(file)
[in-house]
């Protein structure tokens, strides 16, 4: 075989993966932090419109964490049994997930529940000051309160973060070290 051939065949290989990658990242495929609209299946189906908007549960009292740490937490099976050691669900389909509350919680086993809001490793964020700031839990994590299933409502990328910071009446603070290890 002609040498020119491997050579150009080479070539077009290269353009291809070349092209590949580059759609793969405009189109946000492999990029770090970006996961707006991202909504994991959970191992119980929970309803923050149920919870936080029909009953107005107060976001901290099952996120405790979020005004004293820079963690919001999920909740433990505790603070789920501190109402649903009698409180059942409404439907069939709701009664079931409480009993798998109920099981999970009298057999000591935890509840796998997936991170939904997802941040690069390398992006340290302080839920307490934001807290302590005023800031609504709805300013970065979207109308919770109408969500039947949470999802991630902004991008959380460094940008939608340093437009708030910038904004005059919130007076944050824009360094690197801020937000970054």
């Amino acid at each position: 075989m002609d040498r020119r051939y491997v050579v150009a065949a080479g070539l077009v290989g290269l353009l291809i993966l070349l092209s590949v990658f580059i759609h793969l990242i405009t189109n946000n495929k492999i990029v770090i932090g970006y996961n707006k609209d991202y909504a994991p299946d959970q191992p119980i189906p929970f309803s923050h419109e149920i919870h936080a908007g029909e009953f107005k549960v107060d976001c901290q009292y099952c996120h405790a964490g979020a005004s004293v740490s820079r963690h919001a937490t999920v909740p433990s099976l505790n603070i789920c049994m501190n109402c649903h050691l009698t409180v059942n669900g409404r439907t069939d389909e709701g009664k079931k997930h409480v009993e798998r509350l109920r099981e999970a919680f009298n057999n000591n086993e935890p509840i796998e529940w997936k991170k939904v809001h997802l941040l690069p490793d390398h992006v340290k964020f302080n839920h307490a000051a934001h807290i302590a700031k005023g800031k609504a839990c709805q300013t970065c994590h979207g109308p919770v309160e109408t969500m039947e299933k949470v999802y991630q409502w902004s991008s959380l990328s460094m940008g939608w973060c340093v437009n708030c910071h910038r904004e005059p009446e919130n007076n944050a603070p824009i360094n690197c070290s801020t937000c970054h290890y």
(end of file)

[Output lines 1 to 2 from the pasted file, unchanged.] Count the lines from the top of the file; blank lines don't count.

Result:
[in-house]
């Protein structure tokens, strides 16, 4: 075989993966932090419109964490049994997930529940000051309160973060070290 051939065949290989990658990242495929609209299946189906908007549960009292740490937490099976050691669900389909509350919680086993809001490793964020700031839990994590299933409502990328910071009446603070290890 002609040498020119491997050579150009080479070539077009290269353009291809070349092209590949580059759609793969405009189109946000492999990029770090970006996961707006991202909504994991959970191992119980929970309803923050149920919870936080029909009953107005107060976001901290099952996120405790979020005004004293820079963690919001999920909740433990505790603070789920501190109402649903009698409180059942409404439907069939709701009664079931409480009993798998109920099981999970009298057999000591935890509840796998997936991170939904997802941040690069390398992006340290302080839920307490934001807290302590005023800031609504709805300013970065979207109308919770109408969500039947949470999802991630902004991008959380460094940008939608340093437009708030910038904004005059919130007076944050824009360094690197801020937000970054």